10. Jon_Welker

    Jon_Welker Second Unit

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    Yee,

    You bring up a good point. First, let me say this, the NHT T5's are not some integrated sub job. Take a look at NHT's website, they are part of the Evolution speaker system. The M5 satellite monitors sit on top of the B5 bass module, forming the T5 tower. When set up this way, you have a few different options to compensate for their placement. First is a boundary switch on each T5 (M5 part) which takes into account the speakers being near large obstacles and walls. Second, the X1 crossover that comes with the T5 setup allows you to tweak the bass levels to your specific room. There are 5 front panel controls that one can use to do this, such as a Master Gain control and a Boundary control. Third, you are able to position the B5 modules either firing out or in, depending on what works best for your room.

    Now if you still want to place your subs somewhere else, then you can opt for the U1 subwoofer, which contains 2 12" subs. So, in short, no, there is no cancellation.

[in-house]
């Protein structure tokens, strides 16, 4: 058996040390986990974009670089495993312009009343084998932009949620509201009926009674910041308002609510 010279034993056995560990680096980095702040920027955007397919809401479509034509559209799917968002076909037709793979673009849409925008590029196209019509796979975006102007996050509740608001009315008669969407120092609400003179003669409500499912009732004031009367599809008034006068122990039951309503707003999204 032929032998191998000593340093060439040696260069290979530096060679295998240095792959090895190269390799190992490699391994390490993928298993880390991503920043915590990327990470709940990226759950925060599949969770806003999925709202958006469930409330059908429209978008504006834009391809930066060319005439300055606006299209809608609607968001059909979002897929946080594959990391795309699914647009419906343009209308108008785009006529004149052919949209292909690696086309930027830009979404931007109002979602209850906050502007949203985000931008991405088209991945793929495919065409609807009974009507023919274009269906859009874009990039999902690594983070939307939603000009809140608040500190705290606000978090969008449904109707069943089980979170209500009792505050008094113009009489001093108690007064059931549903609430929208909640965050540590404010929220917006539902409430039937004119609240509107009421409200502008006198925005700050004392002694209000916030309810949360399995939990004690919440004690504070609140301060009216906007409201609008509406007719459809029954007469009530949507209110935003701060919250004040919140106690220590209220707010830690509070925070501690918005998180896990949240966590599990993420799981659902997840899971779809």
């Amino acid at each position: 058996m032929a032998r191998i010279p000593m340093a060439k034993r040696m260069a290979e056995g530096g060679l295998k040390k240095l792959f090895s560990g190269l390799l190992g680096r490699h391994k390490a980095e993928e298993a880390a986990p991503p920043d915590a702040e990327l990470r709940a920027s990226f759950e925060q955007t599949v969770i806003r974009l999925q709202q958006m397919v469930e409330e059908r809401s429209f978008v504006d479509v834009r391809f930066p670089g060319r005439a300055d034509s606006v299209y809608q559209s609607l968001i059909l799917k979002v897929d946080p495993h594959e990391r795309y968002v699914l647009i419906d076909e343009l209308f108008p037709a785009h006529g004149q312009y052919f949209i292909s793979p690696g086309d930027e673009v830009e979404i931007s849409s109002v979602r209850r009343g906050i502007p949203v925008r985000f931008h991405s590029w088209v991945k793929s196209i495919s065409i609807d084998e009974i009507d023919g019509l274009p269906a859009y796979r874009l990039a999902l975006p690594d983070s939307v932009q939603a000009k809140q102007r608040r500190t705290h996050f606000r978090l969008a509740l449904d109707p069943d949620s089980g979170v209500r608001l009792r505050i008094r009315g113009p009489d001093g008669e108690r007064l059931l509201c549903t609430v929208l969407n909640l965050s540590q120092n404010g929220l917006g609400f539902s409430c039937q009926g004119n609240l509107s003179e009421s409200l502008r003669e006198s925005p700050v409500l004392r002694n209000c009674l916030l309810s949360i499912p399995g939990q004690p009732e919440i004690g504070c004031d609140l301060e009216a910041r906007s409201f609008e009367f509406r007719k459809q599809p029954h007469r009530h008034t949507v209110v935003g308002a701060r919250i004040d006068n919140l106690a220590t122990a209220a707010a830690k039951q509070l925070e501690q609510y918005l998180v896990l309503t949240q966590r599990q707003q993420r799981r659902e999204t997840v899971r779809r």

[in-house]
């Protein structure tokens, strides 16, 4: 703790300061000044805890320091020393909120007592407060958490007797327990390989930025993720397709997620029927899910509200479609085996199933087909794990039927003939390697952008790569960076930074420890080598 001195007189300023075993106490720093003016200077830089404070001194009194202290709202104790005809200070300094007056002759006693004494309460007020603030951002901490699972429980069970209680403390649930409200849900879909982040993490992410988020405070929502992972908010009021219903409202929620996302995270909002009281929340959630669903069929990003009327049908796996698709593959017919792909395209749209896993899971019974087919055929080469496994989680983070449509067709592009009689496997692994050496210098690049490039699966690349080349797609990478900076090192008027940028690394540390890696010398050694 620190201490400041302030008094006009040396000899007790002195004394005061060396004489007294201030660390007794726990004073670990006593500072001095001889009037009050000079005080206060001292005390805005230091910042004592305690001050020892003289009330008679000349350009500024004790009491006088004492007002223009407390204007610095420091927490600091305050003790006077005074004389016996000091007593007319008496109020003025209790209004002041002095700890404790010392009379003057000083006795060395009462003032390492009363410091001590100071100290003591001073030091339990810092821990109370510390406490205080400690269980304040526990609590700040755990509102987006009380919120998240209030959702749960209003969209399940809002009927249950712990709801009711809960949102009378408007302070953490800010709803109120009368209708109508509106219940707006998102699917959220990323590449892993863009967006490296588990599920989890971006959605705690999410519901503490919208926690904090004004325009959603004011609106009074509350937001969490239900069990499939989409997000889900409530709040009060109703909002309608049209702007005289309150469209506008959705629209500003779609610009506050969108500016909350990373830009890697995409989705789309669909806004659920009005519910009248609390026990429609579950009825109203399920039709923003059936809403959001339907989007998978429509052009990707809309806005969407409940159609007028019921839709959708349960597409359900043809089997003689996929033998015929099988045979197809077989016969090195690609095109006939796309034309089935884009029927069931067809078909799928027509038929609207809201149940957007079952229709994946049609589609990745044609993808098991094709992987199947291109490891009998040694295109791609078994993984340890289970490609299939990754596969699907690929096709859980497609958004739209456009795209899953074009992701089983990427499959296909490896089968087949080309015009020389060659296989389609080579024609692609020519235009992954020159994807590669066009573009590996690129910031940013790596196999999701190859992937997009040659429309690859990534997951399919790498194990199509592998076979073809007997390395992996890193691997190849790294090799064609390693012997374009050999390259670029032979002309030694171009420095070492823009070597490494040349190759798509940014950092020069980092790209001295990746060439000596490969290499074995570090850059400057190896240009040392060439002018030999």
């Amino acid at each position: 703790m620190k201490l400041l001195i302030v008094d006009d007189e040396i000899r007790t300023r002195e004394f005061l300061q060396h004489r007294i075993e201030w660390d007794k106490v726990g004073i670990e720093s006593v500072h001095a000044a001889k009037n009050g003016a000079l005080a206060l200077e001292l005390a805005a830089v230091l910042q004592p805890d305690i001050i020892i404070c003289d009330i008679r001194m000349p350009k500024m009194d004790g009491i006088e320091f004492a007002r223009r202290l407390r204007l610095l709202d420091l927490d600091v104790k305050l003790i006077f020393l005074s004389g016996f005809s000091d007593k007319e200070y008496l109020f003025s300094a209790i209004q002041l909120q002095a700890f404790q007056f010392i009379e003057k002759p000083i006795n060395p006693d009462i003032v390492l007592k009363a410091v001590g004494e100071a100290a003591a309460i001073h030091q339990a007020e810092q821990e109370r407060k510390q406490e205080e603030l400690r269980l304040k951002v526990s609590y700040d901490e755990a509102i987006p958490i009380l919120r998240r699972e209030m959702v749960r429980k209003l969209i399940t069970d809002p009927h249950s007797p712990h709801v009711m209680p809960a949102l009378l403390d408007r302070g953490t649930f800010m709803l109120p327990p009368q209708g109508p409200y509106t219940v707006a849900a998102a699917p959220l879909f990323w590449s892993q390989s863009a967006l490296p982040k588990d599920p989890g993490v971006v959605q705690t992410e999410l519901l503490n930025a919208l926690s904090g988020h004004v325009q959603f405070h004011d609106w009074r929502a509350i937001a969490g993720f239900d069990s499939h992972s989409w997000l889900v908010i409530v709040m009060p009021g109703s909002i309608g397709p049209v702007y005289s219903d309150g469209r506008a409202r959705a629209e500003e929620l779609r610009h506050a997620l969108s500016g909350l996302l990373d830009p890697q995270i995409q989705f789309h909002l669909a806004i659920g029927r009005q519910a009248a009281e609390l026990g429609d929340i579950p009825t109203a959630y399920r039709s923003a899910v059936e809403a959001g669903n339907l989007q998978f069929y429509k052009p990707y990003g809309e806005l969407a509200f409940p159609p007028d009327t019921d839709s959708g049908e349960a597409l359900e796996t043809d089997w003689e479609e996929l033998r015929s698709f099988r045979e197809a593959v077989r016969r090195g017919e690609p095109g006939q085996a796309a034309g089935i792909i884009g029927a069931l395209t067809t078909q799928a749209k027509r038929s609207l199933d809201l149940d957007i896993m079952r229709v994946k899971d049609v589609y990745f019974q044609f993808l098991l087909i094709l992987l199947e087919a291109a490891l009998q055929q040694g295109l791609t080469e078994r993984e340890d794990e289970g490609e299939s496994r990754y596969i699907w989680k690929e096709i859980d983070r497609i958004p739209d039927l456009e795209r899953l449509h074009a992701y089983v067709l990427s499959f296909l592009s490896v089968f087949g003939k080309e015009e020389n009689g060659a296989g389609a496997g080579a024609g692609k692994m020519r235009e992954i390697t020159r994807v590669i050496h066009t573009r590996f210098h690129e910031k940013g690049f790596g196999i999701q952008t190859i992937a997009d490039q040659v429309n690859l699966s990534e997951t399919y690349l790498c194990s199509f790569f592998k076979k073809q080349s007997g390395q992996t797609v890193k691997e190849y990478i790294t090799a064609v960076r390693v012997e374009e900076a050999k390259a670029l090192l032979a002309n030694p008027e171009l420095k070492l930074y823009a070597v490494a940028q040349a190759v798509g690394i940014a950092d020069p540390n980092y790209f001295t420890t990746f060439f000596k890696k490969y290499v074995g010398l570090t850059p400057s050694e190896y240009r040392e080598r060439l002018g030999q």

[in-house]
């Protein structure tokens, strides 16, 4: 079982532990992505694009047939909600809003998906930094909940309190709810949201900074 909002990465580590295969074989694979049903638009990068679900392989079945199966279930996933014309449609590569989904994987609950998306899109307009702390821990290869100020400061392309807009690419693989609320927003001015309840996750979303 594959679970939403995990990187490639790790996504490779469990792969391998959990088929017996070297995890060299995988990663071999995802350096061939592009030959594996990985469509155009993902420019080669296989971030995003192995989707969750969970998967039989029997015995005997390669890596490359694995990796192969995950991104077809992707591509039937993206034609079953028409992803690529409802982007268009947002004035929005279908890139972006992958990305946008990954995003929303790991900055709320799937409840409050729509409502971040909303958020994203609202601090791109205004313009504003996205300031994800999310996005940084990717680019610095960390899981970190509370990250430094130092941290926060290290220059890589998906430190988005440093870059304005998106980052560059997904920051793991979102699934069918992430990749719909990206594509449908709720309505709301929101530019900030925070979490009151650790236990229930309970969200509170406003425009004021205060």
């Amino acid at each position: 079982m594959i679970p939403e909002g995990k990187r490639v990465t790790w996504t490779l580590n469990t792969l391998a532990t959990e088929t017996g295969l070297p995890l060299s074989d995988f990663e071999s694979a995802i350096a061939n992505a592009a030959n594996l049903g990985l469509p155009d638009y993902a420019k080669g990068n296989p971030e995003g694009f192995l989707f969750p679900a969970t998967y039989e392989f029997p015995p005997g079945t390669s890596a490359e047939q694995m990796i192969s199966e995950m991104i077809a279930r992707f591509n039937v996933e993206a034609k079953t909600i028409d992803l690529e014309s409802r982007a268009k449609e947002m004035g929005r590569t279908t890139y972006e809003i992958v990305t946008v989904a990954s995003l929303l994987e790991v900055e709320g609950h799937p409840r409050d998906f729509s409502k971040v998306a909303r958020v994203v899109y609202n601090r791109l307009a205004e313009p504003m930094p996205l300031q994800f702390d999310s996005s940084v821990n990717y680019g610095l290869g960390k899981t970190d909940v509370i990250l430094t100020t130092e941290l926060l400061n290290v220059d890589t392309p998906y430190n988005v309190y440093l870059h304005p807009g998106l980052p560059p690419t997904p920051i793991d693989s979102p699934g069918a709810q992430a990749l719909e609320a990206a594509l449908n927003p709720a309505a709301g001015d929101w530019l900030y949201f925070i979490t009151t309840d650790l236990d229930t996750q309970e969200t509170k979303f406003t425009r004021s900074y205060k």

11. Ernest Yee

    Ernest Yee Supporting Actor

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    I'll give this a shot:

    Floorstanders v Separate Sub
    - I would go the separate sub route as well - if you get a quality sub like an SVS there would be no way for a floorstander to meet that price performance especially while integrating it into that Floorstanding unit.
    I can't speak for those NHTs but I wouldn't doubt it if they perform well, they are NHTs after all.

    7.1
    Most people that start out usually go the 5.1 unless they have a lot of money to blow at the beginning. I believe the advantage of this is that when you feel the need to upgrade, you can then simply move the current mains into the rear and get better performing mains.